Fondly, Pennsylvania is a joint blog of HSP's archives, conservation, and digitization departments. Here you will find posts on our latest projects and newest discoveries, as well as how we care for, describe, and preserve our collections. Whether you are doing research or just curious to know more about the behind-the-scenes work that goes on at HSP, please read, explore, and join the conversation!
The following article was written by HSP volunteer Randi Kamine and is being posted on her behalf. Many thanks to Archival Processor Megan Evans for helping prepare these articles for publication.
One of the interesting things about processing a collection at HSP is that one never knows when a significant document might unexpectedly show up. For instance, four letters in Benjamin Franklin’s hand were brought to light when a finding aid was recently written for the Read family letters (Collection 0537). All four were written to John Ross, a prominent Philadelphia lawyer and frequent correspondent of Franklin’s. Ross was half-sister to Gertrude Ross Read, the wife of George Read of this collection who was a signer of the Declaration of Independence. Ross and Franklin had a political relationship as well as a friendship. Both were active in the politics of the time, especially in the rivalry between the Quaker and Proprietary parties that were fighting for control of the Pennsylvania assembly. Both Ross and Franklin were in support of the Quaker party and in opposition to the Proprietary party.
In my previous blog post, I introduced the watermarks of several English papermakers and their forgers. In this post, I would like to share some of the watermarks of the pioneers of American paper manufacturing found in ledgers from the Bank of North America collection.
Dear fans and followers, this is it! We've reached the final set of transcriptions from the George F. Parry Civil War diaries (George F. Parry family volumes, Collection 3694). A huge thank you goes out to everyone who took a few moments to check out Parry's life through these transcriptions. Hopefully they were as interesting to read as they were to write!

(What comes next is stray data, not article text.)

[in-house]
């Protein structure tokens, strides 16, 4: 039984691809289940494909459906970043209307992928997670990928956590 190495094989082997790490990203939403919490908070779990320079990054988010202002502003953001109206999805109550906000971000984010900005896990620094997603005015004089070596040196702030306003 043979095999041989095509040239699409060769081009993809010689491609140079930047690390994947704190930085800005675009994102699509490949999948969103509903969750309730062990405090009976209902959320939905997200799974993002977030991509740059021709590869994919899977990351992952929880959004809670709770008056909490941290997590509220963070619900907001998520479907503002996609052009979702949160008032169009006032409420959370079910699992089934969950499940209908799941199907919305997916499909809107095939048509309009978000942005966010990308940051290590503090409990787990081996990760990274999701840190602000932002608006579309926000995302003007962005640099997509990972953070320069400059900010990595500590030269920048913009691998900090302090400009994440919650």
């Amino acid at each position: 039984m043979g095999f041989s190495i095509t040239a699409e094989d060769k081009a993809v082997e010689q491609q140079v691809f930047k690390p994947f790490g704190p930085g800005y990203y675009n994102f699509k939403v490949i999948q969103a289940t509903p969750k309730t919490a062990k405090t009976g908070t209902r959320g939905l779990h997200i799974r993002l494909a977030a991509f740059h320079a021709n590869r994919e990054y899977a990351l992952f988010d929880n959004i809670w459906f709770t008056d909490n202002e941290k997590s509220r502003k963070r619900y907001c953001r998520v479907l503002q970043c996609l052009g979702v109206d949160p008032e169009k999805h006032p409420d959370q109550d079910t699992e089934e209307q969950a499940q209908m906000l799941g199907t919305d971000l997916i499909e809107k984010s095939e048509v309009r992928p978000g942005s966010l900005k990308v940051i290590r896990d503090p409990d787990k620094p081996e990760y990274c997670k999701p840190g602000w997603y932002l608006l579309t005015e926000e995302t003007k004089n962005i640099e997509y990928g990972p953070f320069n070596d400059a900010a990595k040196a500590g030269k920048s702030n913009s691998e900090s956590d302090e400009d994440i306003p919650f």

The following article was written by HSP volunteer Randi Kamine and is being posted on her behalf. Many thanks to Archival Processor Megan Evans for helping prepare these articles for publication. To read the first part of this article, please click here or on the article's title in the right sidebar.
The following article was written by HSP volunteer Randi Kamine and is being posted on her behalf. Part two of the article will be posted next Wednesday. Many thanks to Archival Processor Megan Evans for helping prepare these articles for publication.
Where’s Washington? Judging by the number of search results when using the terms “George Washington” in HSP’s online catalog, Discover, the answer is: Everywhere!
Hello, everyone! We've reached the penultimate post of transcriptions from the George F. Parry Civil War diaries (George F. Parry family volumes, Collection 3694). If you're just joining us, in 2012 HSP acquired the diaries of Bucks County resident and Civil War veterinary surgeon George F. Parry. In that collection are three diaries he kept during the Civil War dating from 1863 to 1865, when he served with the 7th Pennsylvania Cavalry.
Every type of American prime mover—the power to do work—has been harvested and used in Pennsylvania and, in the process of its use and management, has defined entire regions of the state. Exciting new scholarship is teaching us much about this important history while also pointing us to promising areas for future inquiry.
During the course of the Howard Lewis Project in our Archives department, the John Wanamaker collection  received some much-needed attention in order to make the collection more accessible and easier to use for our researchers. As one of our larger collections (approximately 190 feet of material) that documents a very prominent Philadelphia citizen and the store he founded, the collection sees a great deal of use in our research library. It was determined that one of the things we could do to make the collection easier to use would be to take a detailed inventory of all the volumes in the collection and number them consecutively. Previously, the volumes had been numbered rather confusingly and were further obscured by the fact that some were housed in boxes with other materials and not listed separately in the finding aid. All volumes were removed from the boxes (except where they were fragile and in need of extra support) and given labels with their new numbers and titles that accurately reflect their contents.